A Principled Approach to Abuse of Dominance in European Competition Law

Front Cover
Cambridge University Press, Mar 4, 2010 - Law
0 Reviews
Three questions surround the interpretation and application of Article 82 of the EC Treaty. What is its underlying purpose? Is it necessary to demonstrate actual or likely anticompetitive effects on the market place when applying Article 82? And how can dominant undertakings defend themselves against a finding of abuse? Instead of the usual discussion of objectives, Liza Lovdahl Gormsen questions whether the Commission's chosen objective of consumer welfare is legitimate. While many Community lawyers would readily accept and indeed welcome the objective of consumer welfare, this is not supported by case law. The Community Courts do not always favour consumer welfare at the expense of economic freedom. This is important for dominant undertakings' ability to advance efficiencies and for understanding why the Chicago and post-Chicago School arguments cannot be injected into Article 82.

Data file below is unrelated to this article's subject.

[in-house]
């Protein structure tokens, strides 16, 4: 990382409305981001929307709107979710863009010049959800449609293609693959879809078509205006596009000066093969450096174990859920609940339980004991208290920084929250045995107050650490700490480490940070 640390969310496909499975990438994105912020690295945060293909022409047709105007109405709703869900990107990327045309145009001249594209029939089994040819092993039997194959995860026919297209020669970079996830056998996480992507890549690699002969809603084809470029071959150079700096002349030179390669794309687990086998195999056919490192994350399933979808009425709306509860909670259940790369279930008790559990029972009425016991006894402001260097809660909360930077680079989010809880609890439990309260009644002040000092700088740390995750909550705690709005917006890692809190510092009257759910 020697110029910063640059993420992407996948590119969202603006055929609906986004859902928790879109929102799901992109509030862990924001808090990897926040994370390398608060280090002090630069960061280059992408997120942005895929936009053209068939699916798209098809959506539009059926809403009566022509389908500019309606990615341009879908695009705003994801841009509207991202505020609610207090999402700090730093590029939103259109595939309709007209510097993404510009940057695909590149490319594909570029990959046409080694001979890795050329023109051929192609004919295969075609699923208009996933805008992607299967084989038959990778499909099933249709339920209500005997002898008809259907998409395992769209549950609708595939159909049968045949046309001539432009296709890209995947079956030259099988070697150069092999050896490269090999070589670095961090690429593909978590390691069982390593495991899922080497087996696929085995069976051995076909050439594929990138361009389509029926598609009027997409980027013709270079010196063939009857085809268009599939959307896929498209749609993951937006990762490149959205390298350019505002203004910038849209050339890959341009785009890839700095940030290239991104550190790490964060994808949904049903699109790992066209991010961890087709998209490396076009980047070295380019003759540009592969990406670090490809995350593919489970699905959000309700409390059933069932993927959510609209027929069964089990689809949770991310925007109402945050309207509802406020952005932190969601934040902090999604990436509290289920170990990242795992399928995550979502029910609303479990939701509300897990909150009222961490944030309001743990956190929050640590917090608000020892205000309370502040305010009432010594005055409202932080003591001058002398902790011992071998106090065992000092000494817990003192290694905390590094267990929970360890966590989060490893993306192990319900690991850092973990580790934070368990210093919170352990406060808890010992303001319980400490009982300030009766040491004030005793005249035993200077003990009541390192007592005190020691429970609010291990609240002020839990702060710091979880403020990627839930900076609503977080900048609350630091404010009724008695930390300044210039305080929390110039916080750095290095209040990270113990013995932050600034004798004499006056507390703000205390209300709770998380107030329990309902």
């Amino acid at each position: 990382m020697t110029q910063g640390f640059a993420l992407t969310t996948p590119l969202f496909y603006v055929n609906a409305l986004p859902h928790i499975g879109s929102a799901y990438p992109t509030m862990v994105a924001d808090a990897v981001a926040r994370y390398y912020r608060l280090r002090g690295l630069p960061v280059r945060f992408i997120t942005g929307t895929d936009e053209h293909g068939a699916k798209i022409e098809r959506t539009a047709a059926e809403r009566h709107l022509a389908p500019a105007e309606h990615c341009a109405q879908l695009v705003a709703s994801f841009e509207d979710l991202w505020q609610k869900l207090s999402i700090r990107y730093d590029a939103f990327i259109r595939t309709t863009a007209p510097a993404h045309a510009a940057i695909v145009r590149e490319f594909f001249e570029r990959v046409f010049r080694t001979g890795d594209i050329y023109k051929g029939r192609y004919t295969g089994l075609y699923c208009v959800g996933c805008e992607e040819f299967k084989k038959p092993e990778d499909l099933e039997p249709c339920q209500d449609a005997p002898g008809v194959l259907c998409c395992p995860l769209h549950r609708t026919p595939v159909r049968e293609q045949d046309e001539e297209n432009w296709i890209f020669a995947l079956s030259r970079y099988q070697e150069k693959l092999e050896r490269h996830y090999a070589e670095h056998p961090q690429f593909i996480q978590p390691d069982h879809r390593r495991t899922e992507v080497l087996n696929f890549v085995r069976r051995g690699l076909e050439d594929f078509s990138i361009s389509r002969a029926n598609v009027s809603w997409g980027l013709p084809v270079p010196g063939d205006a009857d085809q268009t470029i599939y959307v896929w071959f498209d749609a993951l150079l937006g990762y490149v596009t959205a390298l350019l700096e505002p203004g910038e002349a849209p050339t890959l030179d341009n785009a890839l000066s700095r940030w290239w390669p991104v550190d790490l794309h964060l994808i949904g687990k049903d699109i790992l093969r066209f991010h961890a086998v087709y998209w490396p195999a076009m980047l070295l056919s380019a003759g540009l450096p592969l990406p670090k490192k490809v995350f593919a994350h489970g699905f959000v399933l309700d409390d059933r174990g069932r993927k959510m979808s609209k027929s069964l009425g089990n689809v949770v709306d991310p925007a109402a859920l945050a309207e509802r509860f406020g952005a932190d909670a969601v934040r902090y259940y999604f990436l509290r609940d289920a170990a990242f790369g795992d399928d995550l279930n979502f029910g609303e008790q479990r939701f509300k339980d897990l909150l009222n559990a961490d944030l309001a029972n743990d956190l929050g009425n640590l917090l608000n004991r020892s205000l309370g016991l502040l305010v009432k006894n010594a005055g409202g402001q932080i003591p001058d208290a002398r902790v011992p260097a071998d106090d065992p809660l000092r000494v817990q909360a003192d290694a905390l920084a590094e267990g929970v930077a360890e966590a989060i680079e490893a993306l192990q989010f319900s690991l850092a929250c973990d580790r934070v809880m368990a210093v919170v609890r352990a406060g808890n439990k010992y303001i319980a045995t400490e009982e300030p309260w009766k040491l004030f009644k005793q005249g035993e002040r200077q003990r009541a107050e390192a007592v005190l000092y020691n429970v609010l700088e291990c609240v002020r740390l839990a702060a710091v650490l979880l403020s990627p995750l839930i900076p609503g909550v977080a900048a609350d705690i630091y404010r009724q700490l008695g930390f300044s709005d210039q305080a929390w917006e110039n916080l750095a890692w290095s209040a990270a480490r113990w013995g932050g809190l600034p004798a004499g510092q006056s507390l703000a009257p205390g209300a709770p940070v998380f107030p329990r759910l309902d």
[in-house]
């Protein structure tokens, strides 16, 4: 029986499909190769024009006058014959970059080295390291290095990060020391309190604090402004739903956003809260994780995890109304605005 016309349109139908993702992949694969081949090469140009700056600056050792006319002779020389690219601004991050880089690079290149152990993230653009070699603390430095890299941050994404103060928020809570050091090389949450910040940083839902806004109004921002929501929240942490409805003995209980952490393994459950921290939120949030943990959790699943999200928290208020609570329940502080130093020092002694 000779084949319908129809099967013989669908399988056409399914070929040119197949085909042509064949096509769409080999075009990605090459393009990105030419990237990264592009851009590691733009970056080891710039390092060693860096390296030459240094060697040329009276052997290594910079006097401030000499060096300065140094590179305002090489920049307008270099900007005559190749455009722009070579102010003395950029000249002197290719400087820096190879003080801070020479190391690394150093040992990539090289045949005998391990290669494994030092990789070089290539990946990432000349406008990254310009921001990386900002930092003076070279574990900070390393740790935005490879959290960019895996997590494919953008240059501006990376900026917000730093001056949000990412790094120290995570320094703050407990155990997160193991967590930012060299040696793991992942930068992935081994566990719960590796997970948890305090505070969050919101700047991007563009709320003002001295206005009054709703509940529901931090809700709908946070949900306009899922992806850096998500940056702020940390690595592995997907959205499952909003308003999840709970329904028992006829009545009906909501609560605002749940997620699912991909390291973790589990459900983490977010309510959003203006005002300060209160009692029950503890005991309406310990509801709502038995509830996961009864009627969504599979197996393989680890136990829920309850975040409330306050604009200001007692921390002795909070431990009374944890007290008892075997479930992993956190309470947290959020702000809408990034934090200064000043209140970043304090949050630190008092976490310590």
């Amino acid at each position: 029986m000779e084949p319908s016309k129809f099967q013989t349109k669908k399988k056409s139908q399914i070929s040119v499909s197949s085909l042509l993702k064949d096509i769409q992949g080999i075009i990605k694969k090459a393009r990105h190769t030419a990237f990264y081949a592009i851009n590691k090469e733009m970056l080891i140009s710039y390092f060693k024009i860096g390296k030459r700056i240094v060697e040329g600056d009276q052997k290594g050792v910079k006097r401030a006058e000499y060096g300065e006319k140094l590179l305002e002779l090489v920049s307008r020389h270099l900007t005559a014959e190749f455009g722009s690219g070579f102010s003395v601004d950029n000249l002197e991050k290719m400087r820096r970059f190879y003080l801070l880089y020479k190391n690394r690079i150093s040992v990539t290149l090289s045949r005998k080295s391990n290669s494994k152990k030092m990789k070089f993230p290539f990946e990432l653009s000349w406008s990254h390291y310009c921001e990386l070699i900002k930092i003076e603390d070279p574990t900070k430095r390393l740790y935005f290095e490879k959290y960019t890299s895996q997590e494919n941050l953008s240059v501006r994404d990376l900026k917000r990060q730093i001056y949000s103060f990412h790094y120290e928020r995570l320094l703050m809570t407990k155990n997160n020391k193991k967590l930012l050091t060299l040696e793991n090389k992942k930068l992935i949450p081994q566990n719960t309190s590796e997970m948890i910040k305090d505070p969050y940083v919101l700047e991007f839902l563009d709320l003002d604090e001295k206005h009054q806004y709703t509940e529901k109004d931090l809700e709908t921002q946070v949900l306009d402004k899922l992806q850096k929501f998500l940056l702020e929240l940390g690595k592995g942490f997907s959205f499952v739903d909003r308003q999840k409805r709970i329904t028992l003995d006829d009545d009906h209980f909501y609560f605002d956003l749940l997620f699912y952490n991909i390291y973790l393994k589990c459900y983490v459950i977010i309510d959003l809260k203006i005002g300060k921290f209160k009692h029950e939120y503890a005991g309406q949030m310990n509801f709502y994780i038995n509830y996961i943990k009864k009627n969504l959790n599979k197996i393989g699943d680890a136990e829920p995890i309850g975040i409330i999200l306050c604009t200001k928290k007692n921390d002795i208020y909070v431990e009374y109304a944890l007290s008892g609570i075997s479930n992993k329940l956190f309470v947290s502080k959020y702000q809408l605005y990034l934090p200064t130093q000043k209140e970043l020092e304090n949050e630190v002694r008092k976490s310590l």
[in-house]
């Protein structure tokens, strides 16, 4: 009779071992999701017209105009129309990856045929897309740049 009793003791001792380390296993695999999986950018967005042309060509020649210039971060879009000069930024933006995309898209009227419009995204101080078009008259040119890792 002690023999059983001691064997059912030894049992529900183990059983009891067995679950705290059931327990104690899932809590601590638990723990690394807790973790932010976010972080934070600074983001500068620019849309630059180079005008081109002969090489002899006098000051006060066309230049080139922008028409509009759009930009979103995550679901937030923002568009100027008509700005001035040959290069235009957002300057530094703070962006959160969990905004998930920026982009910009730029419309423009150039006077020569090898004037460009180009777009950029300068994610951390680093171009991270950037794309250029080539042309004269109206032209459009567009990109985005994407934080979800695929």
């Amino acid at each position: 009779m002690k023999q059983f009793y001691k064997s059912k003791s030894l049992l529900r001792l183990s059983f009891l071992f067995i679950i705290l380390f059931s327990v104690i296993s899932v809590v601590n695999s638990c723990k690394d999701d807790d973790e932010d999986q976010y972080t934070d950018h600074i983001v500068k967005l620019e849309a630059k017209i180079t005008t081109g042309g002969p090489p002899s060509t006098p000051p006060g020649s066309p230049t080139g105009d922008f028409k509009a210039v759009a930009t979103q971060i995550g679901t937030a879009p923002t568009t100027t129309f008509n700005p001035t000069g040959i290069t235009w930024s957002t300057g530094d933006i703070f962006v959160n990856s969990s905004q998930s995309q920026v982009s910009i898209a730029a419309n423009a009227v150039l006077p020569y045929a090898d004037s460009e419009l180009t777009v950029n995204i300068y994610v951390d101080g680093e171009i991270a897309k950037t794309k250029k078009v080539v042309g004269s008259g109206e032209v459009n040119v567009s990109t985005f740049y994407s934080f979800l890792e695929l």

What people are saying - Write a review

We haven't found any reviews in the usual places.


1 Introduction
2 Consumer welfare theory different schools of thought and efficiencies
3 Objectives
4 The legitimacy of the consumer welfare goal in Article 82
5 The role of effects in Article 82
6 Guidelines
7 The way forward

Other editions - View all

Common terms and phrases

About the author (2010)

Liza Lovdahl Gormsen teaches EU and UK competition law at London School of Economics and Political Science. She is also a visiting lecturer at Durham University.

Bibliographic information